Review: The Amazing Spiderman


MFR Rating: ★ ★ ★
If the superhero movie genre didn’t already seem somewhat overstretched, why not “re-imagine” a series that feels like it only just ended. Of course,  we’ve seen with Nolan’s Batman just how a tired series can be distinctively told with style and imagination so I was curious to see what director Marc Webb (500 Days of Summer) and actor Andrew Garfield could bring to his Peter Parker to make it worth the trouble. The answer is it’s not a straight remake, it does try to find its own feel, but it doesn’t go quite far enough.

With Andrew Garfield at the helm, at least someone is cast with some acting chops to give a rather mediocre script some charm and resonance. As anyone who’s seen any of his earlier work (Boy A, Never Let Me Go, The Social Network) will appreciate, he’s a really talented actor finally landing his first major role and although he’s the best thing in The Amazing Spiderman, I can’t help but fear he might become somewhat restricted by the perhaps inevitable franchise as he’ll be more limited in terms of other commitments. Garfield’s recently commented that this film marks him saying goodbye to exploring adolescence, although at 28 he has a remarkable resemblance for a high schooler. So often when older actors are cast as characters much younger than themselves it can be rather transparent, but not only can Garfield physically resemble high school age but in a lot of his work he has a terrific way of displaying all those awkward and slightly naive, shy mannerisms with so much charm and subtlety. Garfield’s supported by the always wonderful Martin Sheen who makes a perfect Uncle Ben and Emma Stone as Spidey’s love interest, Gwen Stacy who unsurprisingly has great chemistry with her real life boyfriend.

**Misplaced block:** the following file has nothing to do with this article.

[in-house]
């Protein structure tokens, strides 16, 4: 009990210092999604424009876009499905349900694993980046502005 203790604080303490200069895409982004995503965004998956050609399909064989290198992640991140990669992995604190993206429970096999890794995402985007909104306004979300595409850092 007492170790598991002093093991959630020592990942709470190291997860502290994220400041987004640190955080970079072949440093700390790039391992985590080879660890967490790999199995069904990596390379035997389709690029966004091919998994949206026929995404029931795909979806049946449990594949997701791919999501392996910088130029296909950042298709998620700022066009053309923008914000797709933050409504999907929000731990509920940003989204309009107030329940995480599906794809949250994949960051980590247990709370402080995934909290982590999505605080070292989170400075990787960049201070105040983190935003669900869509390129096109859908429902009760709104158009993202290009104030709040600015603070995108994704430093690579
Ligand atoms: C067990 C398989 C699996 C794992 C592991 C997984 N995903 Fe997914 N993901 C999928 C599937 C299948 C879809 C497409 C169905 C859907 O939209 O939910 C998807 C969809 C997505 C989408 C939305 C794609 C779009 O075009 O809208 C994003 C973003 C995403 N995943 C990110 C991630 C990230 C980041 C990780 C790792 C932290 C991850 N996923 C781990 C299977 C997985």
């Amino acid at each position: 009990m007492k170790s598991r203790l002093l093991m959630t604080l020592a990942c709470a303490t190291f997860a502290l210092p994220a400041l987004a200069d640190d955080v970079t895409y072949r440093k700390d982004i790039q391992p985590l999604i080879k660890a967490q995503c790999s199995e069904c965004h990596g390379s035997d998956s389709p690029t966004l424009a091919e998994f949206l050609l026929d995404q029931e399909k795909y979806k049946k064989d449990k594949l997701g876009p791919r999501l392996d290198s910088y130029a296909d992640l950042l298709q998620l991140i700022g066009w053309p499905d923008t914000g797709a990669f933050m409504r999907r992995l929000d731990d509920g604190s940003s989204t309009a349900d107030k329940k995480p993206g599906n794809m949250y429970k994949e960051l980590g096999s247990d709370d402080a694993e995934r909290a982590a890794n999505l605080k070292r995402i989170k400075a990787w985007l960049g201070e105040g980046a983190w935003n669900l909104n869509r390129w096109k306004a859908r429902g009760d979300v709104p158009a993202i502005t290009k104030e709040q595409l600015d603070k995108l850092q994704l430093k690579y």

The film does really well at exploring the origins of Spiderman in some details but unfortunately falls into a bit of a formulaic rut once he dons the suit and the film’s villain is established despite some undeniably spectacular building-to-building swinging effects. The Lizard (Rhys Ifans) is a cartoonish and underdeveloped bad guy whose story feels like its been directly cut out of a comic and placed onscreen. It’s not a particularly compelling story nor does his antagonism do much to add to the development of the Spiderman character. The film also suffers from a clunky, overwrought soundtrack which seems to be played at inopportune moments and on more than one occasion I found it distracting and it had the affect of making potentially tense moments seem somewhat silly.

From an interesting opening hour brought an ultimately underwhelming final piece. By no means terrible, by no means a redundant addition to the Spiderman legacy but by no means is it anything remarkable. It passes the time just about fine. And just about fine, it is.

 

Review by David Rank

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